Looking at the poor overall health of mankind I think it is a defect, at least from today's view. There is plenty of food energy so there's no point in saving energy (at least not in the wealthy countries), but being unable to produce some 5000mg/d (when being well, or even much more, when being ill) in the body as it would be maybe the case without that defect, is a severe problem, as it is hard to get that amounts of Vitamin C into the body by food. Supplements obviously help.

I have personally tested continuous vitamin C doses in the range of 2..30grams/d (mostly taking about 10g/d when feeling well) since about fall 2004 and I can confirm that some problems I had just went away or got much better. I can also confirm that it does NOT prevent you from any cold (but maybe from SOME?), but you feel better while having it, it is less severe.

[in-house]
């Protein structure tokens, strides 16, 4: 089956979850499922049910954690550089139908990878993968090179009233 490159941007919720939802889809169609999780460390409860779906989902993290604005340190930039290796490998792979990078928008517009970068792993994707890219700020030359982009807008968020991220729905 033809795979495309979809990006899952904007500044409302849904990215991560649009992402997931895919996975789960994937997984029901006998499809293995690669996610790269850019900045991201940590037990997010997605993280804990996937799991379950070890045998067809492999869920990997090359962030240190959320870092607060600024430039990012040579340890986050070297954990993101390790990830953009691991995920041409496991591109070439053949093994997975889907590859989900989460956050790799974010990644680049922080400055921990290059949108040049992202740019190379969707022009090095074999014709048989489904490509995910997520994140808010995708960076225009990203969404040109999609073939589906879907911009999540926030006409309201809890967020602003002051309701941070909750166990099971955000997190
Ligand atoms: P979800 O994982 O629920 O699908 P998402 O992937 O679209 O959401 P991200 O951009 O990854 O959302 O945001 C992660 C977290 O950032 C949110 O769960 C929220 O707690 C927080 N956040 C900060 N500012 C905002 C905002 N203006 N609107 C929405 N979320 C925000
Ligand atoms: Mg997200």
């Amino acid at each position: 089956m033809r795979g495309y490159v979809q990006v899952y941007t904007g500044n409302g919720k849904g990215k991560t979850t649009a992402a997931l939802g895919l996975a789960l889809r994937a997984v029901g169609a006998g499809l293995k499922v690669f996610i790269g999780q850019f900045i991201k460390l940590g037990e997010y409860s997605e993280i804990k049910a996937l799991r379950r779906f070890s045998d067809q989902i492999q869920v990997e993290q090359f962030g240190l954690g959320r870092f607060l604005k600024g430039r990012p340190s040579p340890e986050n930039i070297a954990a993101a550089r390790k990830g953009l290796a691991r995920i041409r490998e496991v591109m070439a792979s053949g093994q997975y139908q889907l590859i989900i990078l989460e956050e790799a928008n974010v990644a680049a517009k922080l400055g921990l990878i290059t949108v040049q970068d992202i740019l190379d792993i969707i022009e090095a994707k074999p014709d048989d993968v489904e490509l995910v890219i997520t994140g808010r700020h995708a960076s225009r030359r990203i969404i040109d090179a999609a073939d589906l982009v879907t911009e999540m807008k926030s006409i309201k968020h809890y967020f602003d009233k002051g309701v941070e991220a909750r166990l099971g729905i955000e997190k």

BTW, I also found it not that great that vitamincfoundation.org sells VC now. When I found the site some time ago, they didn't do that. Maybe they could have avoided being accused of conflicts of interest by continuing not selling stuff. But OTOH it can be seen as some compensation for the time and resources they spend on collecting / offering all that information - I don't think they get rich by that.

BTW, a cheap source of vitamin C is just buying ascorbic acid powder at the drugstore. Usually you get 100g for about 1.5 - 2.5 EUR - even cheaper is buying it by kg, I got 1kg for 7 EUR here in Germany. Pills are often much more expensive and I consider them not being worth the money - as far as VC is concerned. -- tw

I haven't seen powder for sale in the US, in drugstores or otherwise. That said, bulkfoods.com has a facility to order powder (in quantities up to several gallons). Pakaran 23:38, 4 December 2005 (UTC)

NPOV usage of "Man"

See Man in the wikipedia (i'm sure you've heard of the wikipedia ;). The first line (disambiguation) says: